• The healthy part of the psyche wants to re-integrate the splits, to be whole, to heal,
      The psyche is itself split and perception is distorted. It’s not that the psyche intends us to learn anything… That is the language of spiritual thinking – that there is something for us to learn – and can be part of the survival self thinking. It isn’t part of trauma thinking.

  5. Hi Vivian, I enjoy reading your blog and resonate deeply with the subject matter of the ‘trauma of love’. I have a question. You say that trauma, “affects our ability to perceive reality as it really is.” Turning this around, I wonder if, when we step back from the slings and arrows of our ‘story’ of who we are and perceive life as it really is, whether our trauma can continue to exist? When life is perceived as it really is there is ‘this’ life ‘happening’. We step out of the conventional narrative of ‘me’, there are no meanings or values made or attached, just life happening right now in this moment. Perceiving reality as it really appears is a somewhat ‘neutral’ experience and, as human beings, we seem not to linger here for any length of time being more attracted to the ‘created’ stories of ourselves and others most probably, as you state, because everything we do is based around our survival and continued procreation. I think of the founder of gestalt psychotherapy, Fritz Perls, as someone who worked from seeing reality as it actually is whilst his clients were stuck in their individual ‘story’. How else could he retort that, “there is no such thing as trauma”? I see him trying to shake them, in his direct approach, into seeing what he could like a Zen master does with their students. I wonder if, as counsellors and therapists, we can offer our clients this spacious place of mindfully seeing reality as it is as an aid to their better being with and accepting of trauma? Thanks, Howard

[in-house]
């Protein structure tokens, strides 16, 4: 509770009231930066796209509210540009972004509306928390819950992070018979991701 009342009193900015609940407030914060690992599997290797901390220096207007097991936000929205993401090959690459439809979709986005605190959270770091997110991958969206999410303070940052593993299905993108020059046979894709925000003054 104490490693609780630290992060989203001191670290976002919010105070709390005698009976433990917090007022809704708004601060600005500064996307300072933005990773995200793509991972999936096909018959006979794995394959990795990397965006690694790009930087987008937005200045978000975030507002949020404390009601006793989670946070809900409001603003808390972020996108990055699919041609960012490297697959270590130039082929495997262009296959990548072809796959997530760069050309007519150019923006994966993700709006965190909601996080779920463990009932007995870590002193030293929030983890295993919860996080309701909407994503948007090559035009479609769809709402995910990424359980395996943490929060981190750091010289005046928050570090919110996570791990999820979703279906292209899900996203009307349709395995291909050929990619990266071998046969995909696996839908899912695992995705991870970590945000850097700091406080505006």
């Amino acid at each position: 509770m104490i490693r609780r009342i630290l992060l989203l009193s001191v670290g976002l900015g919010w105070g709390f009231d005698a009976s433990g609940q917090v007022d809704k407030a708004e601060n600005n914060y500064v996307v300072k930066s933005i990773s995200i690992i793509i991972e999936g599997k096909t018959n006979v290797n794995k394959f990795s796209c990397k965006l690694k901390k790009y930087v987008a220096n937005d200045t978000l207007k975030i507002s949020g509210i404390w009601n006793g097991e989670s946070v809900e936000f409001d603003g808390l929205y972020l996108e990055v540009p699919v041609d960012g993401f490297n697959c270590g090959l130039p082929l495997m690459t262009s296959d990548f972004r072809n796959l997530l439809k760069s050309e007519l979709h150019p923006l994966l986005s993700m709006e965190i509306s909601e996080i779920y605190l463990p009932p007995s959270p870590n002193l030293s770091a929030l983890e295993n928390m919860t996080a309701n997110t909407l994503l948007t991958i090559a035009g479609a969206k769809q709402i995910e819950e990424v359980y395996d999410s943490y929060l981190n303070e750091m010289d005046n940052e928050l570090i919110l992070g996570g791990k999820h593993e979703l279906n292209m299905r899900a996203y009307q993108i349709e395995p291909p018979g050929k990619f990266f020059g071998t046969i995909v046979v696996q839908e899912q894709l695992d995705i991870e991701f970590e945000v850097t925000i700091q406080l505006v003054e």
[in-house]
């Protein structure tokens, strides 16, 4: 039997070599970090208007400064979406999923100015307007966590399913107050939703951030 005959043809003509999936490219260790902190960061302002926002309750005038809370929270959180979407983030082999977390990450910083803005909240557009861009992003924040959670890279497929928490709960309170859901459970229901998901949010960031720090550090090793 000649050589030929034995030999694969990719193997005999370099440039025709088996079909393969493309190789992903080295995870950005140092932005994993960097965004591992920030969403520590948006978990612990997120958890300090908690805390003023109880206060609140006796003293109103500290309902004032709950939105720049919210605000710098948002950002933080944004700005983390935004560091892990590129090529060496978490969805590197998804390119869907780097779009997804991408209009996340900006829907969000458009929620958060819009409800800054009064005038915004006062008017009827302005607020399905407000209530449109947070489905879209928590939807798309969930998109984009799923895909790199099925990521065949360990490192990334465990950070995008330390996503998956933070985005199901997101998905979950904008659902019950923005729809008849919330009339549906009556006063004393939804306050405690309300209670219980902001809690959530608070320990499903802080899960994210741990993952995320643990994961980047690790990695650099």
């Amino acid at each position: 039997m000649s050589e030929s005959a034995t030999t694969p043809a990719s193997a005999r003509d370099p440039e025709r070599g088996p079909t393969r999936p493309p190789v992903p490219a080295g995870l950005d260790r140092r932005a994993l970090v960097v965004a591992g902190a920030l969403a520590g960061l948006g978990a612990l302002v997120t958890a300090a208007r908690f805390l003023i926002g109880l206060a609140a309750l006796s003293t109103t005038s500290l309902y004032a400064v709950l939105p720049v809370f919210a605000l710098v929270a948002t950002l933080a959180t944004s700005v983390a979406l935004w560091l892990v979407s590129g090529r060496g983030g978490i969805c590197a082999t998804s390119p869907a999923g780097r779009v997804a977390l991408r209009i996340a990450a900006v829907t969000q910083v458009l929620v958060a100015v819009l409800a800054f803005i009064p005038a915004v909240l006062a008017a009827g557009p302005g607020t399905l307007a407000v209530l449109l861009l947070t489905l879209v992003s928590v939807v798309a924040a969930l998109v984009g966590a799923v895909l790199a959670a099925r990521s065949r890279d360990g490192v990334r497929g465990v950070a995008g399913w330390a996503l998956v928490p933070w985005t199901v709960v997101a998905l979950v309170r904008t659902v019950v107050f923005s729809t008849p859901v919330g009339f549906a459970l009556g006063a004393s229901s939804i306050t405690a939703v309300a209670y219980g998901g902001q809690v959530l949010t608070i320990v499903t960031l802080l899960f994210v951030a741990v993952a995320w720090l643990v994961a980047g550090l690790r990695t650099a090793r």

• Howard: I think it is the other way around: trauma causes a split in the psyche and the development of a survival self (see ‘surviving after trauma‘). In this state, due to the activity of the survival self we cannot see reality clearly. In our opinion it is only through addressing the splits in the psyche that result from trauma that our perception becomes clearer, and so it is not really possible to “step back…” if the trauma isn’t addressed. The survival self will not allow that degree of clarity because the emotions involved are perceived as too frightening. You are, I think, talking from a meditation standpoint, but this perception that might be achieved in some form temporarily under certain circumstances, is too much to maintain as a quality of who we actually are without addressing the splits in the psyche.
      I do not think that perceiving reality as it really is, is a “neutral experience”… it is simply being able to see things as they are without the survival self’s distortions. There is a difference between the evolutionary impulse to exist, find food, keep safe, set boundaries, which we may call ‘survival’ in the given environment, and Ruppert’s concept of the ‘survival self’, which comes into existence after a trauma in order to protect the person from the split off trauma feelings.